Wednesday, August 6, 2014

It’s A Fluke

There was a change of scene on Wednesday with a short visit to bird the area around Fluke Hall and Pilling Water so a couple of hours birding to recount. 

Historically Fluke Hall would have been a desirable residence, a grand estate of lawned garden and woodland, the large ornamental pool with captive wildfowl a plaything for the wealthy Lord of the Manor. In recent years the fine old buildings have been split into various dwellings, the pool has become overgrown and neglected but the areas of shore, woodland and farmland remain a pleasant and often fruitful place to bird. “Fluke” is an old English word for flatfish, flounder or plaice, fish commonly found in local tidal waters in the summer months, especially where the sandy shores are flat as they are here. 

There were Buzzards in the trees, at least two, possibly three or four and young birds calling to be fed and it looks like the Buzzards bred close by. 

Buzzard

Fluke Hall

I walked east towards Broadfleet (Pilling Water to locals) a major drainage dyke that feeds into Morecambe Bay. Along the hedgerow a Whitethroat scolded me but carried on collecting food for youngsters, almost certainly out of the nest and a second brood by now. The path to the sea wall produced 5 Skylarks, several Linnets and 10 Goldfinch. 

After the rain of recent days there’s water in the wildfowler’s pools at last, with a couple of Redshanks and from the ditch beyond 3 Grey Herons, a Little Egret and a single Teal. At Pilling Water there was a Kestrel feeding along the edge of the ditch, the bird intermittently hovering, circling and then hovering again in a new place. Over the fields and in amongst the sheep at least 300 Swallows fed and good numbers of House Martins but feeding higher.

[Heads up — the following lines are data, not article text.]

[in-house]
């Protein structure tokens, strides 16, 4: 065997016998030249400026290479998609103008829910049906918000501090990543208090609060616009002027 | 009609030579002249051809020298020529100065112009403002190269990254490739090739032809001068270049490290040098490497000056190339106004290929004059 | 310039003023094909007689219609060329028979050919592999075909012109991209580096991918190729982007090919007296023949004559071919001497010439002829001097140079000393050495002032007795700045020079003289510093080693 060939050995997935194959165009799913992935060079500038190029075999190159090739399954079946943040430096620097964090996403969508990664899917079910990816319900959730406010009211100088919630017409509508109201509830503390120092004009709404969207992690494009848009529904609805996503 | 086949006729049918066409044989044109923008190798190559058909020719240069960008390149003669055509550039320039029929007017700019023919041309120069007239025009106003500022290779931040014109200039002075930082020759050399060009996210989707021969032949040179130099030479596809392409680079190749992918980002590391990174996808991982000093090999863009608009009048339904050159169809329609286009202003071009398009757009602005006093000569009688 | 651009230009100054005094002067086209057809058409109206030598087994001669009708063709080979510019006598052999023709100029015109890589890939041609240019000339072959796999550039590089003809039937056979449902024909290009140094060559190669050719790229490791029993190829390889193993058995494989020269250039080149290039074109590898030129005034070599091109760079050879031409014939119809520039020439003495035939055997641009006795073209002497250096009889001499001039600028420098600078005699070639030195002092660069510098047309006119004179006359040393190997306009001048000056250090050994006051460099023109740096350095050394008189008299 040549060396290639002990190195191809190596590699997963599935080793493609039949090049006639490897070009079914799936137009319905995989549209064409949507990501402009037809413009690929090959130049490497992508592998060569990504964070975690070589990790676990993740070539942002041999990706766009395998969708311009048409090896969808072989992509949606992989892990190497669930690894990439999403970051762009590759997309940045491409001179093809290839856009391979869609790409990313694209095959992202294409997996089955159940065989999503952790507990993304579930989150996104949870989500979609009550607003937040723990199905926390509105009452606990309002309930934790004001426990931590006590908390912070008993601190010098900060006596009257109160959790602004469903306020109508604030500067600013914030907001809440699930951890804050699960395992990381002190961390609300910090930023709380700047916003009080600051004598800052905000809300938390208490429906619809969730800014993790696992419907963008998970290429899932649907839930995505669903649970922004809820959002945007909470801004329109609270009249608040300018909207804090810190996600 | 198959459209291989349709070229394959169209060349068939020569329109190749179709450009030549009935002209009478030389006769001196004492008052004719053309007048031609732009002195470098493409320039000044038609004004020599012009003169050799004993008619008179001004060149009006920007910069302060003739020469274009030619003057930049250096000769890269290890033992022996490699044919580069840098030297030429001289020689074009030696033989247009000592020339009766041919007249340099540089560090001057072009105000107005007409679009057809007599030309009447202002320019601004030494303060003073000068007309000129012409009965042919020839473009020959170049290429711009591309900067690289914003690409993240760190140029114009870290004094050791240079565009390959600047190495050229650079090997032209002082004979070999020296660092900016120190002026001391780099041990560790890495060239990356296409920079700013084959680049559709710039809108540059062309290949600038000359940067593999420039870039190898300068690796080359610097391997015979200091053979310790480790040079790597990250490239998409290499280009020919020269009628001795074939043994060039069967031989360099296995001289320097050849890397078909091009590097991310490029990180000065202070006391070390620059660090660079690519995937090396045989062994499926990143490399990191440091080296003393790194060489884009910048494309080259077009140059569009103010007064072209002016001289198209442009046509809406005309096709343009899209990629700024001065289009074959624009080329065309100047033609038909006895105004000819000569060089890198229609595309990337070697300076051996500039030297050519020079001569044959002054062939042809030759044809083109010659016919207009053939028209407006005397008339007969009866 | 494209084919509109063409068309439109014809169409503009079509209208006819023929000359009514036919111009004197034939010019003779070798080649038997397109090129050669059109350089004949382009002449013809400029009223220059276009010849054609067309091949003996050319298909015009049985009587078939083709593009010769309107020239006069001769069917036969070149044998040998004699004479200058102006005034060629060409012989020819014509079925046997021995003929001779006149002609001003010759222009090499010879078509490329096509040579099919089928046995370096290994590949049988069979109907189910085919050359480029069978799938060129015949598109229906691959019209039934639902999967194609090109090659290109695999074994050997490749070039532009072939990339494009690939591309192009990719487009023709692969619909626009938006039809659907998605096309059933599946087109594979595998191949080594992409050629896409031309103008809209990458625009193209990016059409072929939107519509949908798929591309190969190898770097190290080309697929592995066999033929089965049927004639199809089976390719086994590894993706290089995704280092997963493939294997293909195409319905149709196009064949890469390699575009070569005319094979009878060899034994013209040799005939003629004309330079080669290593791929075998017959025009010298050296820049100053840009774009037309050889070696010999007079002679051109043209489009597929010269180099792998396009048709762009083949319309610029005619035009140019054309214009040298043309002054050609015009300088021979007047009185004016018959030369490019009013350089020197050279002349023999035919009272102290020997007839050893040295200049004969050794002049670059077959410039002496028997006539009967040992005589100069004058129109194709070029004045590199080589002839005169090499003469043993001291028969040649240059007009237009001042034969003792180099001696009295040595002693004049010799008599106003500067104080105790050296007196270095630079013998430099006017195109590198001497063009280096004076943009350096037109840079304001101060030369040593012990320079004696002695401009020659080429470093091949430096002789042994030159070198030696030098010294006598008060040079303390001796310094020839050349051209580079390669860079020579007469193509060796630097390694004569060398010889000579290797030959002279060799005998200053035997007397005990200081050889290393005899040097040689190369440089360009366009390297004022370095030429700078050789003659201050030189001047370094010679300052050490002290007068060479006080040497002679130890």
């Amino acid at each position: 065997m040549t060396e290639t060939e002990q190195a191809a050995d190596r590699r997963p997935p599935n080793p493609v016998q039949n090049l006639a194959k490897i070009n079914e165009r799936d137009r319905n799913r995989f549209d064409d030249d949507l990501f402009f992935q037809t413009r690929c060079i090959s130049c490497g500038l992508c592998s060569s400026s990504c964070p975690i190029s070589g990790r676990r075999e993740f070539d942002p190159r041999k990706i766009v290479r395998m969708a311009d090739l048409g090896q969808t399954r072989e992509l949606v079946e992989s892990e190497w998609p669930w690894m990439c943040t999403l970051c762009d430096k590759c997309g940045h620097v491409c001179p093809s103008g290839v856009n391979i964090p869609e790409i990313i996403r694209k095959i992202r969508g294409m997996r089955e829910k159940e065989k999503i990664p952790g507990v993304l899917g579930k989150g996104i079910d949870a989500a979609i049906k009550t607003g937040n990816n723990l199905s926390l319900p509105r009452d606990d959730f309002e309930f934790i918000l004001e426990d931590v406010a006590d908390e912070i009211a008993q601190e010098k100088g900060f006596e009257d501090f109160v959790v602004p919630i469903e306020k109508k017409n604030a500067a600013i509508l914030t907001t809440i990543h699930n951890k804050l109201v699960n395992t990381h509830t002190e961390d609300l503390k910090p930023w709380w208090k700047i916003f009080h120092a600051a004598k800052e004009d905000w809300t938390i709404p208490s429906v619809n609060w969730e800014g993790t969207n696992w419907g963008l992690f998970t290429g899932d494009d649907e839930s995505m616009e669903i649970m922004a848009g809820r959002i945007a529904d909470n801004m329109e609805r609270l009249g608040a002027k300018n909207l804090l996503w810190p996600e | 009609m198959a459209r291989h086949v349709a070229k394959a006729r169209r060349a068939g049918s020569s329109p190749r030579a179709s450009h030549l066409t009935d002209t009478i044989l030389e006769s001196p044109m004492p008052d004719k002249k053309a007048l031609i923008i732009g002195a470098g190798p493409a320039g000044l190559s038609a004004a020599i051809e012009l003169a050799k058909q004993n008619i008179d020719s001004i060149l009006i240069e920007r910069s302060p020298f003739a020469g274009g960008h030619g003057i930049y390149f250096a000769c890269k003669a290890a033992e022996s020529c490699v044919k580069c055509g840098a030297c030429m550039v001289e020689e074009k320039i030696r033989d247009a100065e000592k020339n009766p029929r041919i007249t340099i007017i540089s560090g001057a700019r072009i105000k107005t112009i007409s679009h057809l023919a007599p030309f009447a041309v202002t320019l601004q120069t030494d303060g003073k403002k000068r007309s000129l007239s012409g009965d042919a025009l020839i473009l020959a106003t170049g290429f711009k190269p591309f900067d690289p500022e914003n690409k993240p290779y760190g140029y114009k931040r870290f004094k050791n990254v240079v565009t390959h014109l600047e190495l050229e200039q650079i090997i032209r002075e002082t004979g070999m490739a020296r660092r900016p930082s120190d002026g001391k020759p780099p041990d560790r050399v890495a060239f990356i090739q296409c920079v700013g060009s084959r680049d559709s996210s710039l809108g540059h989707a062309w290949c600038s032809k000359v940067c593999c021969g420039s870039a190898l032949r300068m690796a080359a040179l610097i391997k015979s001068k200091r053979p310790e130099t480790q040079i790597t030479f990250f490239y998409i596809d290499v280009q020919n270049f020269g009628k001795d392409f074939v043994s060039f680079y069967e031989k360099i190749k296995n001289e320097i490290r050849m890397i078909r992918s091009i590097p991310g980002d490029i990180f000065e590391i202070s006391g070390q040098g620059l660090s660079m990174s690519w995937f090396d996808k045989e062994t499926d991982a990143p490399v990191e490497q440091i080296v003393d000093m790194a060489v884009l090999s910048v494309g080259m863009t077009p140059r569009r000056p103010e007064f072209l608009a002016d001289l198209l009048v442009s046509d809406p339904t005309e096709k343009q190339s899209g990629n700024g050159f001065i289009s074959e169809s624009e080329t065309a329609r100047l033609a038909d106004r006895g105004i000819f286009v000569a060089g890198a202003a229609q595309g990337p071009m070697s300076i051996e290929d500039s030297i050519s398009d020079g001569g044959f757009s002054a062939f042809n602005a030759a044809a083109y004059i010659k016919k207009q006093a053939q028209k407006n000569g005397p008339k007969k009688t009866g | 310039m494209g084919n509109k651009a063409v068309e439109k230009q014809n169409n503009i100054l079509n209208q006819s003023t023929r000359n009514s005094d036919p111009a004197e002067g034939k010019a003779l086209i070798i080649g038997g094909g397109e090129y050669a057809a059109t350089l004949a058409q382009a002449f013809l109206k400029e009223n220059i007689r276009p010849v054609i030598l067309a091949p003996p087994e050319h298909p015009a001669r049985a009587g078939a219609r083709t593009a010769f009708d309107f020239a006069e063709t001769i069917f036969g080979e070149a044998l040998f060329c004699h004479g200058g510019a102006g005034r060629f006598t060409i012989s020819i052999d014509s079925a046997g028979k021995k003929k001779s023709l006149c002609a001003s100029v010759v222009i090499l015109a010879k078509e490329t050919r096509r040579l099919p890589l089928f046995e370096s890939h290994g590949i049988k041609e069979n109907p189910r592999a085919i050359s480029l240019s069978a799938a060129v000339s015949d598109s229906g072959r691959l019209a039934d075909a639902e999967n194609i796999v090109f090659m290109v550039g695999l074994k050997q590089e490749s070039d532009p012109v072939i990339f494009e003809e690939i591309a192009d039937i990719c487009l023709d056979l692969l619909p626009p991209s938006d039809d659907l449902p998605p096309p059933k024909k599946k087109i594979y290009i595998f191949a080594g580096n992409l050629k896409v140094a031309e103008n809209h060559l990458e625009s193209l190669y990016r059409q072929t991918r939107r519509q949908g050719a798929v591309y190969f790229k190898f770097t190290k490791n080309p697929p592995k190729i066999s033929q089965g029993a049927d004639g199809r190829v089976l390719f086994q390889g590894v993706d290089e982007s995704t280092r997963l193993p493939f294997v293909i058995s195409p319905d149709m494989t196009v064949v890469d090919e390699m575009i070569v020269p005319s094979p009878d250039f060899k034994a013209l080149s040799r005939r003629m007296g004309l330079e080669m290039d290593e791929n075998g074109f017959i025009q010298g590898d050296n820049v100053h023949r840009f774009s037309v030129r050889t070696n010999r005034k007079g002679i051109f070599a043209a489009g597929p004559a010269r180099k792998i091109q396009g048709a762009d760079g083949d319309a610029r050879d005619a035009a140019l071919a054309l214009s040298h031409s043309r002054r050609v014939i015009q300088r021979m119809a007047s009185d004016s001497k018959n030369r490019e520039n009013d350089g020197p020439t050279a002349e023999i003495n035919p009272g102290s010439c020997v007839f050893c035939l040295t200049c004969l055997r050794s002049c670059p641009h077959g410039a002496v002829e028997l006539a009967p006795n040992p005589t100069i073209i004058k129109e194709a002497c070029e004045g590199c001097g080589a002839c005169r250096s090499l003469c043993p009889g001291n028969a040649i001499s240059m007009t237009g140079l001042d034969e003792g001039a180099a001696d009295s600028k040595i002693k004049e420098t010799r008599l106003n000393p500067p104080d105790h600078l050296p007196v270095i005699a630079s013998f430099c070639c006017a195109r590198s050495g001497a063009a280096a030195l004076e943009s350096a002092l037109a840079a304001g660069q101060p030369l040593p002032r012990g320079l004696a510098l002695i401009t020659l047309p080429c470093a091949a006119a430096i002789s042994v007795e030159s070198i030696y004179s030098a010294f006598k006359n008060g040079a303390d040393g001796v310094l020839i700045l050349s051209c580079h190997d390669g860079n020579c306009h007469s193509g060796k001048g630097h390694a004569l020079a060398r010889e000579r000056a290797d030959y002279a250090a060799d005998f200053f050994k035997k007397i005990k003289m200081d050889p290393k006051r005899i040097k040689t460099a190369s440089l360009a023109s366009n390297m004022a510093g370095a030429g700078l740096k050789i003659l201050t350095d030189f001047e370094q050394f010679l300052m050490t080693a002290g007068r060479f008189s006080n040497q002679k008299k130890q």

Kestrel

There was a Common Sandpiper and 3 Redshanks on the seaward side of Pilling Water, with a couple more Little Egrets and a Grey Heron. A Redshank and a smaller wader flew towards me heading inland and towards the pools. I reckoned the smaller bird would be a Green Sandpiper, the pools here one of the most regular and reliable spots for finding a “green sand”. As soon as the wader called I recognised it as a Wood Sandpiper, a species that is rather scarcer than a Green Sandpiper. My first and possibly only Wood Sandpiper of the autumn and the first of the year if I discount the thirty or more seen in Menorca in early May. 

Wood Sandpiper
A nice but not without precedent find for early August and when I looked online there's loads in the country. 

But now the rain started to give me a good soaking before I could reach Fluke Hall. 

There are more birding flukes from Another Bird Blog soon.

Linking this post to   Anni's Birding Blog.

10 comments:

Grandma C said...

Beautiful Kestrel shot. They are one of my husbands favorite birds.

Germán Ibarra Zorrilla said...

Muy bueno, Phil. Un abrazo desde España.

Carole M. said...

sounding like a very nice place to go birding Phil. I'd never have thought to use an establishment/grounds like that for a birding opportunity. Will have to start thinking outside of the square. Such great in-flight photos, not forgetting the charming Wood Sandpiper too in it's environs there. Shame the rain got to you though... Carole, at snaphappyonline.blogspot.com

eileeninmd said...

A nice outing at a pretty spot.. The Buzzard, kestrel and the Sandpiper are wonderful shots.. Happy Birding!

David Gascoigne said...

You know, Phil, the really remarkable thing about your blog, is that we all start to feel as though we know some of your haunts as well as you do. I always look forward to reading about your latest ramblings - the wordy ones about the physical ones, that is!

Marie said...

What wonderful hawk and kestrel shots! You just have an amazing area to bird!

Gunilla Bäck said...

Wonderful shots of the buzzard and the kestrel. They're handsome birds.

Adam Jones said...

Cracking kestrel by really jealous of that Wood Sandpiper. Superb!!

Anni said...

A wood sandpiper. New to me!! And it's beautiful. As are your kestrel and buzzard [by the way, your buzzard looks like a hawk...guess it's different than 'our' buzzards which are really vultures...lol...so many Americans call the vulture a buzzard]

Love the scenic view once again Phil. And your description of the recent rainfall and wildflowers...a piece of heaven you have there in your part of the world!!

Thanks for sharing and linking up at I'd Rather B Birdin' this weekend.

Christian Weiß said...

Great observations, like the sandpiper.

Related Posts with Thumbnails